What makes these two couples kindred spirits is their inability to fit into the new social milieu. Ben loses his social network when he loses his job. Mary likes several drinks too many. Sharon and Kenny don’t know how to make friends now that they’ve stopped pumping their bodies full of illegal drugs.
It happens a lot in our mobile society. New neighbours move in. Somebody invites them for drinks, or dinner, or brings a casserole, or flowers. Before you know it, kindred spirits find each other. Friendships form around common interests and activities. There’s usually some wine or beer or spirits involved. Some of these friendships last for years, decades even.
But what happens when an economic recession tightens the screws? The real Detroit has lost 2/3rds of its population. Tens of thousands of buildings stand abandoned. What does this do to the social fabric?
There is no such thing as society said Baroness Margaret Thatcher. What if she’s right?
The action takes place in a suburb of a city (that may or may not be Detroit), during a recession (does it matter which one?).
Ben and Mary have decided to be neighbourly and invite new next-door neighbours Sharon and Kenny over for dinner. The alarm bells go off early:
“We don’t have any friends.” says Ben.
“We met at the _____ Centre.”, says Sharon. “That’s a rehab centre for substance abuse,” says Mary.
But Sharon and Kenny can’t keep their story straight. Supposedly they’ve been together for only three months, but soon they’re telling stories about partying together years earlier.
Ben and Mary are doing little better. They’re keeping up appearances, but Ben’s been laid off from his job as a loan officer at a bank. He’s working on his new business website, but early evening finds him having his first(?) tipple when Mary comes home from her job. Mary, however, soon catches up to him and surpasses his alcohol consumption.
This all sounds like a recipe for tragedy. Yet the audience (myself included) laughs heartily at the predicaments of these feckless couples. We know a train wreck is coming. But since we can’t wrest fate from the hands of playwright Lisa D’Amour, we allow ourselves to laugh at the antics of these social misfits.
It’s the sight gags that win over the audience. The text meanders between comedy and tragedy, but the visuals make the audience laugh, sometimes uncontrollably. In spite of having lost one income, Ben and Mary are trying to keep up appearances. But it’s a facade that begins to fall apart when their good-looking, but cheap, patio umbrella collapses, wounding Kenny. The inept reactions of all parties on stage brings gales of laughter from the audience.
Similarly, when Sharon breaks down and weeps uncontrollably, the inappropriate reactions of the others drives the audience, not to empathy, but to contagious and hearty laughter.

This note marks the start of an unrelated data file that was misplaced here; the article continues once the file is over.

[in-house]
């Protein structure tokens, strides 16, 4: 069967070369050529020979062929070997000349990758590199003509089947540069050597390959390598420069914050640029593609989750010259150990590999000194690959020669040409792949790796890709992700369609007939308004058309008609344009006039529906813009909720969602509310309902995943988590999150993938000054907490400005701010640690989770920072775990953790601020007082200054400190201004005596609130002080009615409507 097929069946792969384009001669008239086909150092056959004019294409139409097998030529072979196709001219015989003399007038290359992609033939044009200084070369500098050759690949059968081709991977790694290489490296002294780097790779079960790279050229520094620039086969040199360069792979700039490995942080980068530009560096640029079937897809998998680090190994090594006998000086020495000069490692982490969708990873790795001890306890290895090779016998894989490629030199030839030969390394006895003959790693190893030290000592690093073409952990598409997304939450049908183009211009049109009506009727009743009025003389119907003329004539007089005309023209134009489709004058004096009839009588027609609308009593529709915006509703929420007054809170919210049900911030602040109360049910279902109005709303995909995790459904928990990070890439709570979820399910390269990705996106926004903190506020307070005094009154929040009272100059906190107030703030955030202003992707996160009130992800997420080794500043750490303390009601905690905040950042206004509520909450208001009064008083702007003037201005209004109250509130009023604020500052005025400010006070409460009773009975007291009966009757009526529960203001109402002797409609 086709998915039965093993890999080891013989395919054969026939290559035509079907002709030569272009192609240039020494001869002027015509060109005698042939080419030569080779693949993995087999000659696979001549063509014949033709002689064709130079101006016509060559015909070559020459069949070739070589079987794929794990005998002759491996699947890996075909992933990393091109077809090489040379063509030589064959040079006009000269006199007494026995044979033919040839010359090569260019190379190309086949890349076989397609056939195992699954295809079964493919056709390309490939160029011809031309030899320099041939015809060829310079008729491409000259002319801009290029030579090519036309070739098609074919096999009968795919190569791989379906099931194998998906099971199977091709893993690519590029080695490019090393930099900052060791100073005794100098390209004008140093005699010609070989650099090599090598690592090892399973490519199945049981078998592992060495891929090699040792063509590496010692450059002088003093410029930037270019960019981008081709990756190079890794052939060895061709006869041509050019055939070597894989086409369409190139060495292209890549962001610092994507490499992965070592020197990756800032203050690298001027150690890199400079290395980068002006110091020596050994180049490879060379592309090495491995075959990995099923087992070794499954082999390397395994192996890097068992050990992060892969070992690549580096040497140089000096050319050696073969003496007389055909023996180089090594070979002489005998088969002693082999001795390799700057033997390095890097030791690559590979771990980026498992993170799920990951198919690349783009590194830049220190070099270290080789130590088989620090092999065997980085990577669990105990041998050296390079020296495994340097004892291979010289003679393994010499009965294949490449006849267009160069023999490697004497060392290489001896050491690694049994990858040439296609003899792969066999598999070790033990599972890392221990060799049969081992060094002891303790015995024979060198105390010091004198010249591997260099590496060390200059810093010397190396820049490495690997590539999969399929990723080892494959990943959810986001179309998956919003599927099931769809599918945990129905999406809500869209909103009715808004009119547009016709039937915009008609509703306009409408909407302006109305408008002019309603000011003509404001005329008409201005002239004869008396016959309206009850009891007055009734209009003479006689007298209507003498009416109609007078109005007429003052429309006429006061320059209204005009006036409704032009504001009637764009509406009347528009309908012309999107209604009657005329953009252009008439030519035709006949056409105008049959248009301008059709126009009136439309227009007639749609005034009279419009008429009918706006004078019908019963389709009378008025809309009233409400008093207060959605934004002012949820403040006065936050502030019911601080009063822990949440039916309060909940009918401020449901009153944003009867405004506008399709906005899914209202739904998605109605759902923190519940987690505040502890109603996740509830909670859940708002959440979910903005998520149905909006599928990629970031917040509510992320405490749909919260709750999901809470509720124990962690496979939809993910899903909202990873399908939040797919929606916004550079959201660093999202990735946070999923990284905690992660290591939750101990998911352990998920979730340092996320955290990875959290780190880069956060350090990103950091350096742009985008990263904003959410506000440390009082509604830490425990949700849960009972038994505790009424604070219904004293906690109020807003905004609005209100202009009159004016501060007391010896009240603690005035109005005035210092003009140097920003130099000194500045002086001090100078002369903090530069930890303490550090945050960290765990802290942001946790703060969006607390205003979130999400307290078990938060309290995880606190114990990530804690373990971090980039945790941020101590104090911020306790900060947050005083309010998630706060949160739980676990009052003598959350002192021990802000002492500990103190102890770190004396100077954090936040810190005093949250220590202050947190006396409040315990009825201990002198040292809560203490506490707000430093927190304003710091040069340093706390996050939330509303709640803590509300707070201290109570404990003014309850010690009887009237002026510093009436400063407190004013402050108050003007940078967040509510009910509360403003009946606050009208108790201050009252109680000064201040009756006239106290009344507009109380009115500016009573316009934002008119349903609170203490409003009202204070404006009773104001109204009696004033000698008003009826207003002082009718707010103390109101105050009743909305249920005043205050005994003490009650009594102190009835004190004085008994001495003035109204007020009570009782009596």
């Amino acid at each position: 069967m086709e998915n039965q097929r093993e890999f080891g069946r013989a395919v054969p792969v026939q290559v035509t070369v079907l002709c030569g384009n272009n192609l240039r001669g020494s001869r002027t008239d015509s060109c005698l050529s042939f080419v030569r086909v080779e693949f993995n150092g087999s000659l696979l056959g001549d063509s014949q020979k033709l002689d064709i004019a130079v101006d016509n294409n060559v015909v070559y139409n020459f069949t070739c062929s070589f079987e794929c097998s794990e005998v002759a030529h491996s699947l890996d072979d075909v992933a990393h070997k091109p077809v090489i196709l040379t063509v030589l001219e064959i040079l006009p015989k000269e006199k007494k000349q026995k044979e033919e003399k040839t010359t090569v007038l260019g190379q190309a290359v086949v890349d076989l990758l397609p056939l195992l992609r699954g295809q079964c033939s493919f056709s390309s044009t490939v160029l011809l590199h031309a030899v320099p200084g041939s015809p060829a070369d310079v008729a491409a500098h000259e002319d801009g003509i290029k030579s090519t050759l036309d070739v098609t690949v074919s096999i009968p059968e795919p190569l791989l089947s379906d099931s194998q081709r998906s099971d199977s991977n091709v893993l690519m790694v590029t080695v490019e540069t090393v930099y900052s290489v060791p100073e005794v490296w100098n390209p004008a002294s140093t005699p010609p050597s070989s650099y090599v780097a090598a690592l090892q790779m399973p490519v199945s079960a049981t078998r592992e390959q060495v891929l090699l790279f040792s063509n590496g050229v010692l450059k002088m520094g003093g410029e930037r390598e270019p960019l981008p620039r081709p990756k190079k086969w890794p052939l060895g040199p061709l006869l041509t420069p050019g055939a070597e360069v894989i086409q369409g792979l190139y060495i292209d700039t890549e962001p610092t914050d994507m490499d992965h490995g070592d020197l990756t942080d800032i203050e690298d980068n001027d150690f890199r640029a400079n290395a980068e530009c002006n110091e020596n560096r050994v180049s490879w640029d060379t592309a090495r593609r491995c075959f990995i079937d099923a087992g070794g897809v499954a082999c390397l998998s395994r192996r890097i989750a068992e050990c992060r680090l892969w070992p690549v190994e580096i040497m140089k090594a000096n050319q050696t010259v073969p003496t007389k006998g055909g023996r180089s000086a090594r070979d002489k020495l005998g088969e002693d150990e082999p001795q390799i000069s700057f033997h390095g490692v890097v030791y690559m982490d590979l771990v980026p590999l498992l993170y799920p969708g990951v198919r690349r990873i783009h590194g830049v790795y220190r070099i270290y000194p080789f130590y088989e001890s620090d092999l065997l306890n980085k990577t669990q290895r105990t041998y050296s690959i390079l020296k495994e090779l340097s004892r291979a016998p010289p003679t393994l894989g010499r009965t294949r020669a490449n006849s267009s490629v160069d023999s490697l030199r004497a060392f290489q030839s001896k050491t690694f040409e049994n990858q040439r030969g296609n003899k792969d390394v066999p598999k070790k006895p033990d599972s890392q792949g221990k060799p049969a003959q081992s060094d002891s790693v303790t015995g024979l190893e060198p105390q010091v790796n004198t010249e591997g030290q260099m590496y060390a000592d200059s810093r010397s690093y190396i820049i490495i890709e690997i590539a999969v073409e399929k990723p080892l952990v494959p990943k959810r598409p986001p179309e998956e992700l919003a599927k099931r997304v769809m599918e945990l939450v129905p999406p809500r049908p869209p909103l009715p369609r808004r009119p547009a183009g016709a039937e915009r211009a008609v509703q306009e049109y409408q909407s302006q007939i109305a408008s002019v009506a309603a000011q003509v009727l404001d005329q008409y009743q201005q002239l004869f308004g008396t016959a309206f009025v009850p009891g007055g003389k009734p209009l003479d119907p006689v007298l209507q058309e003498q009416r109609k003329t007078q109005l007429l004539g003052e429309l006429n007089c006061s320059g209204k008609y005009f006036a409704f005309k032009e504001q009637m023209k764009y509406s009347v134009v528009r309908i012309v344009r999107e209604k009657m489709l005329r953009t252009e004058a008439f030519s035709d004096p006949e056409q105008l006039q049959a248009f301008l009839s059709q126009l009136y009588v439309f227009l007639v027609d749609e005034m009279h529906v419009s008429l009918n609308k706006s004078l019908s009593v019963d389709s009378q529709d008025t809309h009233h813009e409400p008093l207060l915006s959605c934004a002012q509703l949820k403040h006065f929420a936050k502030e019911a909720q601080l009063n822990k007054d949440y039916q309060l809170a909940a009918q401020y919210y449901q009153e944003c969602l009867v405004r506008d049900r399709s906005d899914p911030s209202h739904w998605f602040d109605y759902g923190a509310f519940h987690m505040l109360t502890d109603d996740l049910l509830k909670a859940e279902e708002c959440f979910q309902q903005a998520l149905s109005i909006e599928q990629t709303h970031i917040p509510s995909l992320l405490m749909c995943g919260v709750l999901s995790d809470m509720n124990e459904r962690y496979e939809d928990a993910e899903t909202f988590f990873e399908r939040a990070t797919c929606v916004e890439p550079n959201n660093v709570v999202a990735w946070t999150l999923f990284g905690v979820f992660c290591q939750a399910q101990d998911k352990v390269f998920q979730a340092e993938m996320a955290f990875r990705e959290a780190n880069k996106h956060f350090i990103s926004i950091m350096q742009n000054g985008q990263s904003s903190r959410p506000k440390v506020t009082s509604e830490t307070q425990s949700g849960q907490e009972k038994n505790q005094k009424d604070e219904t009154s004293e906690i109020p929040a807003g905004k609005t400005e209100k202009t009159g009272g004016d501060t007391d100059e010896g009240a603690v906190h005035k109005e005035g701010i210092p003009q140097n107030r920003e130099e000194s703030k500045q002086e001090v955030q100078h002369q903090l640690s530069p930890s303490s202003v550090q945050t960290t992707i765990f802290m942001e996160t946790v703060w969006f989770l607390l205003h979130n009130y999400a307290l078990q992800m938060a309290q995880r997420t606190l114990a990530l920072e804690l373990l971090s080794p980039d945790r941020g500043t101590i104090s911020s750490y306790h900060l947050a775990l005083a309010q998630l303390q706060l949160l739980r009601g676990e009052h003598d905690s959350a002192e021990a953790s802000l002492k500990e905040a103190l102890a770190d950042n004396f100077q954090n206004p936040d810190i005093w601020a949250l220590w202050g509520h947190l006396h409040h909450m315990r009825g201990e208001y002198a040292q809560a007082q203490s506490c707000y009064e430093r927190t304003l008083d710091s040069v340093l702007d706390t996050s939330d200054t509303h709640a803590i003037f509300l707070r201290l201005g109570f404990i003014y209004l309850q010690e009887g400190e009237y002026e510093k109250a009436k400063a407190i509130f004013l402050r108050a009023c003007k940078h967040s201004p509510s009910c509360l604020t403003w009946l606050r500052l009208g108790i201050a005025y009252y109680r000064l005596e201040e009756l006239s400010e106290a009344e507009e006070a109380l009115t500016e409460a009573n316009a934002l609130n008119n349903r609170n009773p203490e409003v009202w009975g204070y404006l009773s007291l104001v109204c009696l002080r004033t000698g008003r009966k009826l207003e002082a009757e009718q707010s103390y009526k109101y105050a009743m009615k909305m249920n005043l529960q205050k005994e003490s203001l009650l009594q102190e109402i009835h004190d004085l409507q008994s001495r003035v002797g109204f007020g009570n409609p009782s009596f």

Timing is crucial to comedy. Director Chris Ralph has rehearsed his crew to knife-edge synchronization. This is particularly true of the scenes of overlapping dialogue. All seems chaos, but the lines and actions intersect at particular points. Those intersections would run afoul if the timing weren’t so tight.
Kudos to the four principal actors. These are some of the best performances I’ve seen from each of them.
I’m accustomed to David Benedict Brown giving some of the funniest performances on Ottawa stages (Comedy of Errors, Die Zombie Die, Hip-Hop Shakespeare). Here he not only chews the scenery as the doofus Kenny; he tears it apart, much to the delight of the audience.
I enjoyed Stephanie Izsak’s performance as Titania in a Company of Fools’ Midsummer Nights Dream. But her performance here comes across as a personal best. I doubt that she can make a career of playing drug addicts just out of rehab. But she shines in the role of Sharon, delivering malapropisms with finely rehearsed timing as well as several breathtaking rants. Splendid!
David Whiteley can be stiff on stage (which was fine for his socially inept doctor in The Vibrator Play). But Chris Ralph has evoked a fluid and physical performance from Whiteley as Ben that is one of the best I’ve seen from him.
Terry Loretto-Valentik’s Mary tries to control her world, alternating between attempts at sophistication (how do you pronounce basil?), and then reverting to escapist fantasies of the simpler life of her Girl Scout youth. When all else fails, she turns to drink. Loretto-Valentik is a VERY convincing drunk alternating between pathos and physical comedy.
Geoff Gruson, as Kenny’s uncle Frank, has the unenviable task of tying up the loose ends of the story in the play’s epilogue. He provides a solid, if somewhat stiff, foil to Ben and Mary’s reactions. But the script is working against him. Which recession is this? And how does it fit into the timelines of the story? To reveal more would be to give spoilers.
Besides, by this time, the audience is exhausted from laughter. Does it really matter?
All in all, a rousing performance that had the audience beaming on its way out of the theatre into the cold. Treat yourself to the warmth of laughter in the midst of January’s cold. And bring friends, especially ones who don’t get out much. They won’t see anything like this on Netflix.
They could use the laughs.
Detroit by (PL?-sive) Productions is playing at The Gladstone till February 1st. Tickets are Adult: $34, Senior (65+): $30, Student/Artist/Unwaged: $20.